House passes red-light measure

ATLANTA - Cities and counties would have to share the wealth from their red-light cameras with the state under legislation passed by the House.

But a compromise approved Tuesday night in the final hours of a daylong legislative marathon would let local governments keep a technology many police departments have come to rely upon, shelving efforts to repeal the red-light camera law.

The bill, passed 110-60, would allow cities and counties to keep enough fine money from motorists caught on camera running a light to cover their costs of operating the program, plus 25 percent of the profit. They would have to turn over the other 75 percent to the state to help fund a planned statewide trauma care network.

As originally written, the bill called for doing away with red-light cameras. Supporters accused cities of placing cameras in the most heavily congested intersections where they could rack up the most fines, rather than putting them in areas experiencing high accident rates to improve safety.

"A lot of the local governments have not used red-light cameras in the way we decided they should be used,'' said Rep. Barry Loudermilk, R-Cassville. "(They) see red-light cameras as a source of revenue.''

But the program's defenders argued that the cameras have proven effective in every jurisdiction where they've been installed.

"This technology is used worldwide,'' said Rep. Stephanie Stuckey Benfield, D-Atlanta. "Every study shows there's a reduction in crashes and a reduction in injuries.''

Rep. Tom Rice, R-Norcross, chairman of the House Motor Vehicles Committee, said red-light cameras have become indispensable to law enforcement in Gwinnett County.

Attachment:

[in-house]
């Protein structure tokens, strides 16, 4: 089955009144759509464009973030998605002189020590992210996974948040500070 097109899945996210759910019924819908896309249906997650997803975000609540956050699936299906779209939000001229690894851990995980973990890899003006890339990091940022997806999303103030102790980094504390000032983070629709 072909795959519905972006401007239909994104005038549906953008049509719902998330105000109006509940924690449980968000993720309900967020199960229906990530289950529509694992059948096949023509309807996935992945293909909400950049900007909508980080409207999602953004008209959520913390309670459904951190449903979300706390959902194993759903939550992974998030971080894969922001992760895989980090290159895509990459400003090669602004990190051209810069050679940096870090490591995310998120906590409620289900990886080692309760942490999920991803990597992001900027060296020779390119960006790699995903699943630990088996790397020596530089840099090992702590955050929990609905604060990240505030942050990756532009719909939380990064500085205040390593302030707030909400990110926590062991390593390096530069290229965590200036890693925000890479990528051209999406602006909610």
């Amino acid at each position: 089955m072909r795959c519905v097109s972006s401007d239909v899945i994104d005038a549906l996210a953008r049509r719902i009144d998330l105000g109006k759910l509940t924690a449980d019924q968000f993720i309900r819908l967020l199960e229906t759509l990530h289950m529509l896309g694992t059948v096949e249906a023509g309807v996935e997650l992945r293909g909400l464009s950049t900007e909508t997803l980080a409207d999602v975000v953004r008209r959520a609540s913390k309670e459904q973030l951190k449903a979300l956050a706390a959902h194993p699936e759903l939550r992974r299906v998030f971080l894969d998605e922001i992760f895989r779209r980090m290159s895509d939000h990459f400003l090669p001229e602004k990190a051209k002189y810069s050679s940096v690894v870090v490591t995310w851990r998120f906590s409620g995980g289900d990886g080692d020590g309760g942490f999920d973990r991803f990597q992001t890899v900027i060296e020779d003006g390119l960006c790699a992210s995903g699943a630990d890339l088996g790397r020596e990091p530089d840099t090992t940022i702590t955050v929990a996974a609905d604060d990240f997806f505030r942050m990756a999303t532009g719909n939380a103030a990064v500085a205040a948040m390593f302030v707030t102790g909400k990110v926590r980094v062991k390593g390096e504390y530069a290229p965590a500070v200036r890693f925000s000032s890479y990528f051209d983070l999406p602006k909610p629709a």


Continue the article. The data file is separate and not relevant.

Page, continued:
"With 750,000 people, the officers on the beat do no traffic enforcement,'' he said. "They answer 911 calls 24 hours a day.''

By the time the bill reached the House floor, it had been molded into a compromise that would allow local governments to continue using red-light cameras but with less incentive to try to make money off of the program.

The measure also includes a list of new restrictions on the cameras. Before installing a red-light camera at an intersection, a local government would have to look for other ways to improve safety at that location.

Cities and counties would not be allowed to tinker with the duration of yellow lights at an intersection where a camera has been installed. And the bill instructs the state Department of Transportation to develop standardized rules for placing warning signs at intersections that have red-light cameras.

As the legislation heads to the Senate, concerns remain that the new funding formula would discourage local governments from pursuing the program as aggressively as they would otherwise, to the detriment of public safety.

"Cities and counties ... are not going to do it,'' said Rep. Wendell Willard, R-Atlanta. "What's the incentive (for them), with 25 percent of the revenues and 75 percent going to the state?''

But Loudermilk said the new formula would force local governments to prove that they're using red-light cameras for the right reason.

"If the cameras truly are about safety, the cities will be willing to keep them,'' he said.